Ava Puccio, RN, PhD

Assistant Professor of Neurological Surgery & Nursing
Co-Director, Neurotrauma Clinical Trials Center

Ava Puccio




Ava M. Puccio, RN, PhD, received her bachelor of science degree in neuroscience in 1988 and bachelor degree in nuring in 1994, both from the University of Pittsburgh. In 1995, she joined the Department of Neurological Surgery as a nurse coordinator on the National Acute Brain Injury Study: Hypothermia (NABIS:H) study and also the coordinator for the Brain Trauma Research Center.

Throughout her years of employment as a nurse coordinator, she pursued part-time advanced schooling to graduate with a master’s degree in nursing from the University of Pittsburgh in 2000 and as a university scholar (top 2% of class) from the University of Pittsburgh School of Nursing with a doctoral degree, emphasis in neuroscience in 2008. Her dissertation, “Effect of short periods of normobaric hyperoxia on local brain tissue oxygenation and cerebrospinal fluid oxidative stress markers in severe traumatic brain injury” was published in the Journal of Neurotrauma in 2009.

Dr. Puccio was appointed associate scientist at the Safar Center for Resuscitative Research at the University of Pittsburgh upon completion of her doctorate degree. This was a reflection of her past and continuing collaborations with Patrick Kochanek, MD, C. Edward Dixon, PhD, and Hulya Bayir, MD, as well as multiple critical care medicine fellows.

Dr. Puccio was appointed research associate in the Department of Neurological Surgery at the University of Pittsburgh in 2009. She was promoted to assistant professor in 2010 and was granted tenure-track in 2013. Dr. Puccio received her adjunct faculty position with The School of Nursing, Department of Acute/Tertiary Care in 2010 with collaborations with Yvette Conley, PhD and Richard Henker, RN, PhD.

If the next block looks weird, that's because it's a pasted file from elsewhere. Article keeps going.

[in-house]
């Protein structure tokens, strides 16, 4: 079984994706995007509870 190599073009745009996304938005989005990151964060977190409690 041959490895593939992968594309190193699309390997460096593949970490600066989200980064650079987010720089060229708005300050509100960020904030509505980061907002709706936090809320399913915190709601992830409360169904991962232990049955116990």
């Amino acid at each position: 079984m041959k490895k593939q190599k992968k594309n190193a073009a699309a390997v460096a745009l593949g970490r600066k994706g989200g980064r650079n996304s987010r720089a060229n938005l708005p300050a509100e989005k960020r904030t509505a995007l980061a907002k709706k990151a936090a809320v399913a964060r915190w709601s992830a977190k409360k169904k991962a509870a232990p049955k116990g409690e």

Her research has focused on improving outcomes in traumatic brain injury patients, with clinical venues of controlled normothermia, mechanisms of brain oxygenations and exploring genetic variances and expression on outcome. Dr. Puccio is currently the co-director of the Neurotrauma Clinical Trials Center in collaboration with David O. Okonkwo, MD, PhD.

With 19 years of clinical trial design, involvement and management, several traumatic brain and spine injury research studies have been completed and are ongoing. Many cutting-edge biomarker and high definition fiber tracking imaging, observational research studies are also being conducted.

Dr. Puccio's publications can be reviewed through the National Library of Medicine's publication database.

Specialized Areas of Interest

Dr. Puccio’s specialized areas of interest are exploring secondary injury mechanisms following traumatic brain injury to improve neurological outcomes in mild, moderate and severe traumatic brain injury patients. Focused mechanisms include use of controlled normothermia and hypothermia, brain oxygenation, genetic expression and variances and clinical studies of pharmacotherapy in TBI patients.

Board Certifications

RN License: Pennsylvania

Hospital Privileges

UPMC Mercy
UPMC Presbyterian